Shirley Temple passed away a little over a week ago. Now that some time has gone by, though, I thought I would take this opportunity to repost a hilarious 1937 review written by Graham Greene of her movie Wee Willie Winkie. Greene, one of the great British authors of the twentieth century — and there were many — wrote with such searing cynicism and shocking innuendo that Temple’s guardians ended up suing him. He was practically forced to leave the country.
This reposting should not be seen as some sort of final dig at Temple shortly after she died. Indeed, it’s more of commentary on the whole Hollywood industry of the child star, which has claimed so many over the years. And in fact, Shirley Temple is one of the very few who did successfully transition into adult life without completely losing it (an all-too-familiar story for child actors who the studios chew up and spit back out).
Many thanks to Angela Nagle for bringing this to my attention, in any case. She writes:
Graham Greene on Shirley Temple’s pedo-y fans and promoters, for which he got in a lot of trouble and had to emigrate. Although I dislike how Greene’s cynical view here has become standard today, his bloody minded writing style is perfection. You can imagine how scandalous this must have been in 1937.
Night and Day
Oct. 28, 1937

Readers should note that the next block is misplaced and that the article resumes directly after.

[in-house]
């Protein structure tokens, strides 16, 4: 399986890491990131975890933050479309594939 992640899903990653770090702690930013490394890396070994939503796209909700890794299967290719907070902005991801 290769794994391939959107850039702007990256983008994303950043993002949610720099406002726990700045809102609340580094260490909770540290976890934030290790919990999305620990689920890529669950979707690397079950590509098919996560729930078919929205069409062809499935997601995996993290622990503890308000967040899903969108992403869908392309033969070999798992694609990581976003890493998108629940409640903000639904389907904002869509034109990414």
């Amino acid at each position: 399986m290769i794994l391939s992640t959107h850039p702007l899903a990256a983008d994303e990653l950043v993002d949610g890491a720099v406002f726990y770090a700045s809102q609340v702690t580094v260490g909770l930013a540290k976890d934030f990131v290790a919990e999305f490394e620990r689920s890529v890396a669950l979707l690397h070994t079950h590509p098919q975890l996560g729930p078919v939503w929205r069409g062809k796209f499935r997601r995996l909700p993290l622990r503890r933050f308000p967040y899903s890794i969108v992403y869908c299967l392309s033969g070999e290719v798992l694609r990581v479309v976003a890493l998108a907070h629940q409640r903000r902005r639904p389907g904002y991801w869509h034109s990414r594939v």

The owners of a child star are like leaseholders — their property diminishes in value every year. Time’s chariot is at their backs: before them acres of anonymity. What is Jackie Coogan now but a matrimonial squabble? Miss Shirley Temple’s case, though, has peculiar interest: infancy with her is a disguise, her appeal is more secret and more adult. Already two years ago she was a fancy little piece — real childhood, I think, went out after The Littlest Rebel). In Captain January she wore trousers with the mature suggestiveness of a [Marlene] Dietrich: her neat and well-developed rump twisted in the tap-dance: her eyes had a sidelong searching coquetry. Now in Wee Willie Winkie, wearing short kilts, she is a complete totsy. Watch her swaggering stride across the Indian barrack-square: hear the gasp of excited expectation from her antique audience when the sergeant’s palm is raised: watch the way she measures a man with agile studio eyes, with dimpled depravity. Adult emotions of love and grief glissade across the mask of childhood, a childhood skin-deep. Continue reading